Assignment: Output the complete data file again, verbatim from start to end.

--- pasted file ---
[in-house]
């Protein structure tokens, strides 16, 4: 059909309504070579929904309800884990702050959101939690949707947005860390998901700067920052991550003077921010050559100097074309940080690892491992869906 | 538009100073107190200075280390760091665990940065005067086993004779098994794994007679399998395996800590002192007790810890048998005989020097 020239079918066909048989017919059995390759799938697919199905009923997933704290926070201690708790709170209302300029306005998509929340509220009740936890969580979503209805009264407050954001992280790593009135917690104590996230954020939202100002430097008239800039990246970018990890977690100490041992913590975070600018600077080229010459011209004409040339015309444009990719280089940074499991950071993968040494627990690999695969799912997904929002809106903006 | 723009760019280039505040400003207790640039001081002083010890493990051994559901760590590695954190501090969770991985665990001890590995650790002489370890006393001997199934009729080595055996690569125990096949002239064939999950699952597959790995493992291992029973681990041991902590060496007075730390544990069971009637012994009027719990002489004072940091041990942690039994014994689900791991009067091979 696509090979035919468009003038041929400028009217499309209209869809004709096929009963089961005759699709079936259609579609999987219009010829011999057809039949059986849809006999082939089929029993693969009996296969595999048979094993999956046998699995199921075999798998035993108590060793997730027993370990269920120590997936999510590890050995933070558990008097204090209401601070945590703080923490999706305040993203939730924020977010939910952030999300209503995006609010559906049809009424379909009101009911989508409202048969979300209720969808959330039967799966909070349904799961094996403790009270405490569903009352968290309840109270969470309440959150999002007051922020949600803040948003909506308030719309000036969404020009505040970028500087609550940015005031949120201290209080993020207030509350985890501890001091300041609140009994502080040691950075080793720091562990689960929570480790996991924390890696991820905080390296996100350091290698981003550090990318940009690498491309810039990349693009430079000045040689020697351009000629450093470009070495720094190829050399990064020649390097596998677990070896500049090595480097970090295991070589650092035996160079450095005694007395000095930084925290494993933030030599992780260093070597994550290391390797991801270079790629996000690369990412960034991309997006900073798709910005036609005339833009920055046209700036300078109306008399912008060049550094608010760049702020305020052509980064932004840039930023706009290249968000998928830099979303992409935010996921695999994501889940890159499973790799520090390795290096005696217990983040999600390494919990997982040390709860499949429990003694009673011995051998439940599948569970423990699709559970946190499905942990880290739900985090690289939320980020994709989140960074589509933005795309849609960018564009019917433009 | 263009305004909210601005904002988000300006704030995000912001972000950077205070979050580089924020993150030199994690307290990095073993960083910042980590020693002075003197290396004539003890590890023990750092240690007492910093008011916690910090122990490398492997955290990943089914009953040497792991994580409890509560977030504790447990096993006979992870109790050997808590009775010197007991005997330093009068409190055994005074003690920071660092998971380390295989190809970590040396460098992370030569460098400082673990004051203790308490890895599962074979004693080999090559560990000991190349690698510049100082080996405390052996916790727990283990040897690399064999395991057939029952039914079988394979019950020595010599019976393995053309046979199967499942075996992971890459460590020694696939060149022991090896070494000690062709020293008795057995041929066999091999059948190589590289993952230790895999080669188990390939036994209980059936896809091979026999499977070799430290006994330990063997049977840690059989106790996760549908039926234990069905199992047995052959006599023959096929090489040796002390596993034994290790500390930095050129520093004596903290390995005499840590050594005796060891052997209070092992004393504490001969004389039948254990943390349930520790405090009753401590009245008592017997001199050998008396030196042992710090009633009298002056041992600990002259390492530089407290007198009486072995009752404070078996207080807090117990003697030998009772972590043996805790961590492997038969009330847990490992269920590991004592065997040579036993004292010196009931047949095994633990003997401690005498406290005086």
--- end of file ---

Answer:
[in-house]
């Protein structure tokens, strides 16, 4: 059909309504070579929904309800884990702050959101939690949707947005860390998901700067920052991550003077921010050559100097074309940080690892491992869906 | 538009100073107190200075280390760091665990940065005067086993004779098994794994007679399998395996800590002192007790810890048998005989020097 020239079918066909048989017919059995390759799938697919199905009923997933704290926070201690708790709170209302300029306005998509929340509220009740936890969580979503209805009264407050954001992280790593009135917690104590996230954020939202100002430097008239800039990246970018990890977690100490041992913590975070600018600077080229010459011209004409040339015309444009990719280089940074499991950071993968040494627990690999695969799912997904929002809106903006 | 723009760019280039505040400003207790640039001081002083010890493990051994559901760590590695954190501090969770991985665990001890590995650790002489370890006393001997199934009729080595055996690569125990096949002239064939999950699952597959790995493992291992029973681990041991902590060496007075730390544990069971009637012994009027719990002489004072940091041990942690039994014994689900791991009067091979 696509090979035919468009003038041929400028009217499309209209869809004709096929009963089961005759699709079936259609579609999987219009010829011999057809039949059986849809006999082939089929029993693969009996296969595999048979094993999956046998699995199921075999798998035993108590060793997730027993370990269920120590997936999510590890050995933070558990008097204090209401601070945590703080923490999706305040993203939730924020977010939910952030999300209503995006609010559906049809009424379909009101009911989508409202048969979300209720969808959330039967799966909070349904799961094996403790009270405490569903009352968290309840109270969470309440959150999002007051922020949600803040948003909506308030719309000036969404020009505040970028500087609550940015005031949120201290209080993020207030509350985890501890001091300041609140009994502080040691950075080793720091562990689960929570480790996991924390890696991820905080390296996100350091290698981003550090990318940009690498491309810039990349693009430079000045040689020697351009000629450093470009070495720094190829050399990064020649390097596998677990070896500049090595480097970090295991070589650092035996160079450095005694007395000095930084925290494993933030030599992780260093070597994550290391390797991801270079790629996000690369990412960034991309997006900073798709910005036609005339833009920055046209700036300078109306008399912008060049550094608010760049702020305020052509980064932004840039930023706009290249968000998928830099979303992409935010996921695999994501889940890159499973790799520090390795290096005696217990983040999600390494919990997982040390709860499949429990003694009673011995051998439940599948569970423990699709559970946190499905942990880290739900985090690289939320980020994709989140960074589509933005795309849609960018564009019917433009 | 263009305004909210601005904002988000300006704030995000912001972000950077205070979050580089924020993150030199994690307290990095073993960083910042980590020693002075003197290396004539003890590890023990750092240690007492910093008011916690910090122990490398492997955290990943089914009953040497792991994580409890509560977030504790447990096993006979992870109790050997808590009775010197007991005997330093009068409190055994005074003690920071660092998971380390295989190809970590040396460098992370030569460098400082673990004051203790308490890895599962074979004693080999090559560990000991190349690698510049100082080996405390052996916790727990283990040897690399064999395991057939029952039914079988394979019950020595010599019976393995053309046979199967499942075996992971890459460590020694696939060149022991090896070494000690062709020293008795057995041929066999091999059948190589590289993952230790895999080669188990390939036994209980059936896809091979026999499977070799430290006994330990063997049977840690059989106790996760549908039926234990069905199992047995052959006599023959096929090489040796002390596993034994290790500390930095050129520093004596903290390995005499840590050594005796060891052997209070092992004393504490001969004389039948254990943390349930520790405090009753401590009245008592017997001199050998008396030196042992710090009633009298002056041992600990002259390492530089407290007198009486072995009752404070078996207080807090117990003697030998009772972590043996805790961590492997038969009330847990490992269920590991004592065997040579036993004292010196009931047949095994633990003997401690005498406290005086």